A Tragedian is an actor who specifically performs tragic plays.

The play then shifts to Elsinore Castle, Hamlet's castle in Shakespeare's play. The following scenes are taken from Hamlet. Hamlet and Ophelia briefly appear onstage. Then, Rosencrantz and Guildenstern meet with Claudius and Gertrude, the Danish King and Queen. They order the two men to investigate Hamlet and his recent behaviour. When alone, Rosencrantz and Guildenstern ponder over how exactly they will do this. They appear unsure about their situation.

Act two

Rosencrantz and Guildenstern have a conversation with Hamlet in which he outsmarts them in their attempts to glean information about what he's doing. The Tragedians then return, invited by Hamlet. The Player is furious that Rosencrantz and Guildenstern left during their previous performance. He feels it is a slight to the art of acting. He also suggests that the two men stop questioning the nature of their lives so much as no one can understand the chaos of existence. He then must leave to prepare his next play, The Murder of Gonzago, which Hamlet has asked him to put on. In another scene directly from Hamlet, Claudius and Gertrude enter, inquiring about how Rosencrantz and Guildenstern are progressing with Hamlet.

The actors then return to perform The Murder of Gonzago, which is revealed to be a version of Hamlet. Rosencrantz and Guildenstern's own deaths are acted out in front of them. Rosencrantz does not comprehend any of this, but Guildenstern is unsettled. He shouts at the Tragedians, claiming that they cannot represent death accurately in a play.

When Rosencrantz and Guildenstern are alone, they are found to be in the exact same positions as the actors who were playing them in The Murder of Gonzago. They are told they must accompany Hamlet on a voyage to England. Rosencrantz is more than happy to escape the pressures of the King and court, but Guildenstern is aware that they will remain trapped no matter where they are.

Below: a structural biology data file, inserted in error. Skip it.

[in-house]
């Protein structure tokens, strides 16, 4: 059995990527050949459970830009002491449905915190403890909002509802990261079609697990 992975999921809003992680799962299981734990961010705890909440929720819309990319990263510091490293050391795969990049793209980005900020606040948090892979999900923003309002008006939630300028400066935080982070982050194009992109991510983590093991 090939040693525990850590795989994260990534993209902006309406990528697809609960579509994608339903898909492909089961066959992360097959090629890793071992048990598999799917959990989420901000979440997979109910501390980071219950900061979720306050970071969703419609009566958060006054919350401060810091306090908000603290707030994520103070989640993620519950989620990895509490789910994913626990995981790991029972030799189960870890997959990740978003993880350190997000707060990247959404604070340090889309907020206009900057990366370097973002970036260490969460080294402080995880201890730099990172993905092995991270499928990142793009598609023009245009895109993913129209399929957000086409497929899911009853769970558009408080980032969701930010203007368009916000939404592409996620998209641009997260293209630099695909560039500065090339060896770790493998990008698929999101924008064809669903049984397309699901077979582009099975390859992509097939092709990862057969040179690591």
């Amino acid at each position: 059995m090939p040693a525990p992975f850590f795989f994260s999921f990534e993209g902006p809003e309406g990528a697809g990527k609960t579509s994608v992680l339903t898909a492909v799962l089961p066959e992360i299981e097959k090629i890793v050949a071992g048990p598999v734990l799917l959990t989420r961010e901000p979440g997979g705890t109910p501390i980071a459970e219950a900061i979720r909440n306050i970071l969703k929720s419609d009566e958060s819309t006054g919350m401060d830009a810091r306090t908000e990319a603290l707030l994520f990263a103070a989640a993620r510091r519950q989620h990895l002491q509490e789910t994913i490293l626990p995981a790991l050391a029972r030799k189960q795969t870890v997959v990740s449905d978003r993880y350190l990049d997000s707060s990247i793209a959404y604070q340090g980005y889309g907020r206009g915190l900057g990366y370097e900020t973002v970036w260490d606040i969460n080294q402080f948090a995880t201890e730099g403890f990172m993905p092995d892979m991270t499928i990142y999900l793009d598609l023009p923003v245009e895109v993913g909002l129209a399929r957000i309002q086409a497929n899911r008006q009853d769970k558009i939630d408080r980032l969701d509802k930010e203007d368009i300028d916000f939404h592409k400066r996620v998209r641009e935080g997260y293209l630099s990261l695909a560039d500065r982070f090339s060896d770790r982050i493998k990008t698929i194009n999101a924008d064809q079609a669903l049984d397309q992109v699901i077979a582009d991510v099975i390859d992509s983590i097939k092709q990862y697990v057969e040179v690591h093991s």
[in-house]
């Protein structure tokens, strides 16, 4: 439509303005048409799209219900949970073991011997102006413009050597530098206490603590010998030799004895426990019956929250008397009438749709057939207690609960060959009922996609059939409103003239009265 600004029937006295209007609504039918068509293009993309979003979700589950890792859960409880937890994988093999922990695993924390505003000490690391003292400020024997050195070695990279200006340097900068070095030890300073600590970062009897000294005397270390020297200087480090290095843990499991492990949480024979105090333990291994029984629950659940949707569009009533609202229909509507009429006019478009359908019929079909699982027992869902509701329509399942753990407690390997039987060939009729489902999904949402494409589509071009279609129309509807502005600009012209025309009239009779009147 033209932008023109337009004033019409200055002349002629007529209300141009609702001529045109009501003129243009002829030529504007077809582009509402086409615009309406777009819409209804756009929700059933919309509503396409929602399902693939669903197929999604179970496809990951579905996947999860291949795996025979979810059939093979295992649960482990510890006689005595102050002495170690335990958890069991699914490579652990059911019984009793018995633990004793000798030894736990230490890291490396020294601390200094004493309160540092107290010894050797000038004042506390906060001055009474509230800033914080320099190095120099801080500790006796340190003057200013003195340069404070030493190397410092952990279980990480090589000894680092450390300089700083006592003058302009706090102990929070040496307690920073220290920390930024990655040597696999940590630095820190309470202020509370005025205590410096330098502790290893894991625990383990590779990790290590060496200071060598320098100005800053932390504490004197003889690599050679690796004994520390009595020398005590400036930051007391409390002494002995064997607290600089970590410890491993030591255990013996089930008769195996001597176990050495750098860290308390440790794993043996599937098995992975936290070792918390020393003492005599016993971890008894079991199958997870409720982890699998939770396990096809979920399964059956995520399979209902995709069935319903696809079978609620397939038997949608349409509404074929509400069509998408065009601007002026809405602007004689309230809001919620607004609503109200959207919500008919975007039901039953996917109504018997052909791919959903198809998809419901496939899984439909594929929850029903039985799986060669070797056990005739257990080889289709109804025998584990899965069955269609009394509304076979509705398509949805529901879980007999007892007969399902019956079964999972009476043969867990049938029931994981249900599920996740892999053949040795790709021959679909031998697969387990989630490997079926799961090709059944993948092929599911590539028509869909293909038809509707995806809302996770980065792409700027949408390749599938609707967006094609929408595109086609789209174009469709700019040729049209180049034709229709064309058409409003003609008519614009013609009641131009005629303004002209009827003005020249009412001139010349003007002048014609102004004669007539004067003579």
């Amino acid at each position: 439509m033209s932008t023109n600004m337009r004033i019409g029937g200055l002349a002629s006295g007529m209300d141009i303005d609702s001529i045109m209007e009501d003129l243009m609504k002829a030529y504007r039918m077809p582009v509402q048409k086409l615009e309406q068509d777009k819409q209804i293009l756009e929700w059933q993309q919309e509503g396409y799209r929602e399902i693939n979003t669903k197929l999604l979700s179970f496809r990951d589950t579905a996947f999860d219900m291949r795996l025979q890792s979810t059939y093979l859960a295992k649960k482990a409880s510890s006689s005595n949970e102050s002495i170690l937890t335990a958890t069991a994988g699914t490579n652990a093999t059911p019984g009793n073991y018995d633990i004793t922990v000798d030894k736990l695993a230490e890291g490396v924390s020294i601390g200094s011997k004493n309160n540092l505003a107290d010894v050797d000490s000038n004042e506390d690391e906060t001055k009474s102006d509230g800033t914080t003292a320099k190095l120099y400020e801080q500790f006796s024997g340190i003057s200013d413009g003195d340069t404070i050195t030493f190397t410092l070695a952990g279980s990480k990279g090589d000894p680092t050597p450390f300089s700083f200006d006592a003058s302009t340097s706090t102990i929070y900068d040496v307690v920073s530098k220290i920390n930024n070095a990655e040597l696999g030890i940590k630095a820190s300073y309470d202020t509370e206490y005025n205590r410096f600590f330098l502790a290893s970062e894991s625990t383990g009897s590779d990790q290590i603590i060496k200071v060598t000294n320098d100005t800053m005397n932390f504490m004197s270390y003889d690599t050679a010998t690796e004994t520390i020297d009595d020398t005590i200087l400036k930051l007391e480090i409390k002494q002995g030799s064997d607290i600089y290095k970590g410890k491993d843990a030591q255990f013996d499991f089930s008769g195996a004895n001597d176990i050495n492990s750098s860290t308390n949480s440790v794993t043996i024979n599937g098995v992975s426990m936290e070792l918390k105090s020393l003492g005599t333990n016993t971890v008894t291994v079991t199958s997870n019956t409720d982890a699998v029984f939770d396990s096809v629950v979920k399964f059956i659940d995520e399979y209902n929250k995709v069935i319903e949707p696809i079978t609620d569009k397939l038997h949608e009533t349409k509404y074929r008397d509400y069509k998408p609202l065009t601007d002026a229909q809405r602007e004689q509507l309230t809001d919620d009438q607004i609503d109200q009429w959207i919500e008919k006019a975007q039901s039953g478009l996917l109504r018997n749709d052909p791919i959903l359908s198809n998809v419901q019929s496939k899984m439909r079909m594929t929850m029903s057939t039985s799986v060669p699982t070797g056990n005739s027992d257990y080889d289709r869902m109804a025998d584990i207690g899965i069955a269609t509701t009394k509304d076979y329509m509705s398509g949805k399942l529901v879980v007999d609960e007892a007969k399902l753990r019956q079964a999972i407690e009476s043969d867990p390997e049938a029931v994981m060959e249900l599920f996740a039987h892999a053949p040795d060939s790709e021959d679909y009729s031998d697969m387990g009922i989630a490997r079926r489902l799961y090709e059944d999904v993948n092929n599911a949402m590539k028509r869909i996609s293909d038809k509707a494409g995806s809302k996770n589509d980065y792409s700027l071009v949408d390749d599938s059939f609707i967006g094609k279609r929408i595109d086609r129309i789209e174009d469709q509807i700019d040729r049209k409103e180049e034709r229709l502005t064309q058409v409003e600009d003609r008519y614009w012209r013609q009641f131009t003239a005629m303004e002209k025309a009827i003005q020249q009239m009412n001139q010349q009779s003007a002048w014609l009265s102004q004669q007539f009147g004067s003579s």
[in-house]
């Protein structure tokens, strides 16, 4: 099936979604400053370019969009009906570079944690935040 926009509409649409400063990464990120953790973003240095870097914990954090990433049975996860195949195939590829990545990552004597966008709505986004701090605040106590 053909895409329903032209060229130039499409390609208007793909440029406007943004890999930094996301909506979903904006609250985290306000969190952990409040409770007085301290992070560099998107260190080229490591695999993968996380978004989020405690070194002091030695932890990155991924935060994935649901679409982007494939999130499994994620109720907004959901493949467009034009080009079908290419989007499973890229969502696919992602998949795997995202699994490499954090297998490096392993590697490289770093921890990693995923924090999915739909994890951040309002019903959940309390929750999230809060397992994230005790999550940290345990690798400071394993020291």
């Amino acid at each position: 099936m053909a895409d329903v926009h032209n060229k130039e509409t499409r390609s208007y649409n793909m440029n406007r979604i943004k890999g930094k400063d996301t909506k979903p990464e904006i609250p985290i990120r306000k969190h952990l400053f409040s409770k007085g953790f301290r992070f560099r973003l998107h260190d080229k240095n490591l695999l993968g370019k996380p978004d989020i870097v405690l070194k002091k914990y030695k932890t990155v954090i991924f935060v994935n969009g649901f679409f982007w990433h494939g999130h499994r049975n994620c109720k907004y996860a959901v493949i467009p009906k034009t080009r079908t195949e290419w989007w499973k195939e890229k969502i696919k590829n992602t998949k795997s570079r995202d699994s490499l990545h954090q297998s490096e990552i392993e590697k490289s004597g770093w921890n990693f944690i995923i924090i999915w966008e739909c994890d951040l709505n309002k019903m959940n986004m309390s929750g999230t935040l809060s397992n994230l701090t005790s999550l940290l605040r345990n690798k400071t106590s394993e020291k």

Act three

The final act of Rosencrantz and Guildenstern Are Dead opens with the two men on a boat to England with very little knowledge of how they got there. Claudius has given them a letter that they must deliver to the King of England. They open the letter and discover that it asks for the English King to have Hamlet killed. The two are hesitant about this at first but eventually agree that it is above their station to question Claudius's decision.

Chaos then ensues. The Tragedians are found hidden in barrels on the ship. They are fleeing Denmark as Claudius disapproves of their play. Pirates attack the ship, and Hamlet disappears, thought to be kidnapped. However, in reality, Hamlet has left to secretly change the letter from Claudius to order Rosencrantz and Guildenstern to be put to death instead.